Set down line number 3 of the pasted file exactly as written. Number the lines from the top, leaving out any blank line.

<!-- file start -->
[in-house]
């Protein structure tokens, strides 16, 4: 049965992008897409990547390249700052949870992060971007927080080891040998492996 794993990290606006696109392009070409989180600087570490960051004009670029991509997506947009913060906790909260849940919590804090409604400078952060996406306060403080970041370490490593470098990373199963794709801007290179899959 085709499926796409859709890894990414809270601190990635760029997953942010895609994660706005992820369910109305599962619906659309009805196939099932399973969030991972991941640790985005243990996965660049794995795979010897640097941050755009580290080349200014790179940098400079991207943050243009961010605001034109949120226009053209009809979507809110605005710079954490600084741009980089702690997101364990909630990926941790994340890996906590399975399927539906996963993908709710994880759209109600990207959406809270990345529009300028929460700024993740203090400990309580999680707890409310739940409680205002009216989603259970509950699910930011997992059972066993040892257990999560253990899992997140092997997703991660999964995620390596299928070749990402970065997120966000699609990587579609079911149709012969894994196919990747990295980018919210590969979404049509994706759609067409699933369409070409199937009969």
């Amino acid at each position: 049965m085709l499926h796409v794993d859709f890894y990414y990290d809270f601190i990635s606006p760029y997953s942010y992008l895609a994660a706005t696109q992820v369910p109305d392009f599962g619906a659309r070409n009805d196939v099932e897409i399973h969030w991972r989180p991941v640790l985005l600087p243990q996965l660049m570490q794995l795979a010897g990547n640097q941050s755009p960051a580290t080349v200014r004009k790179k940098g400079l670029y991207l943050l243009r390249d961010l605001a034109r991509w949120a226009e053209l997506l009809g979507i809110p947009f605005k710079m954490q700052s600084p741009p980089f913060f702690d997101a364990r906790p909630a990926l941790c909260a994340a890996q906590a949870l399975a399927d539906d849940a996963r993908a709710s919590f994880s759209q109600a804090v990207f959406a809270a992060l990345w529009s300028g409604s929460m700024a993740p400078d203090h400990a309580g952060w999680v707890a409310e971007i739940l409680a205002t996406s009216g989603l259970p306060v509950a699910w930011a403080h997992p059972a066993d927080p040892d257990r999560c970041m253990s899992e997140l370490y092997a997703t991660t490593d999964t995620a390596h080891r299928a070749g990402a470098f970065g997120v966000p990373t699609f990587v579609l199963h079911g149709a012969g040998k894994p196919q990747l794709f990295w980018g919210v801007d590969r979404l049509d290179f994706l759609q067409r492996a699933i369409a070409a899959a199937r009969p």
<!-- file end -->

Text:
């Amino acid at each position: 049965m085709l499926h796409v794993d859709f890894y990414y990290d809270f601190i990635s606006p760029y997953s942010y992008l895609a994660a706005t696109q992820v369910p109305d392009f599962g619906a659309r070409n009805d196939v099932e897409i399973h969030w991972r989180p991941v640790l985005l600087p243990q996965l660049m570490q794995l795979a010897g990547n640097q941050s755009p960051a580290t080349v200014r004009k790179k940098g400079l670029y991207l943050l243009r390249d961010l605001a034109r991509w949120a226009e053209l997506l009809g979507i809110p947009f605005k710079m954490q700052s600084p741009p980089f913060f702690d997101a364990r906790p909630a990926l941790c909260a994340a890996q906590a949870l399975a399927d539906d849940a996963r993908a709710s919590f994880s759209q109600a804090v990207f959406a809270a992060l990345w529009s300028g409604s929460m700024a993740p400078d203090h400990a309580g952060w999680v707890a409310e971007i739940l409680a205002t996406s009216g989603l259970p306060v509950a699910w930011a403080h997992p059972a066993d927080p040892d257990r999560c970041m253990s899992e997140l370490y092997a997703t991660t490593d999964t995620a390596h080891r299928a070749g990402a470098f970065g997120v966000p990373t699609f990587v579609l199963h079911g149709a012969g040998k894994p196919q990747l794709f990295w980018g919210v801007d590969r979404l049509d290179f994706l759609q067409r492996a699933i369409a070409a899959a199937r009969p």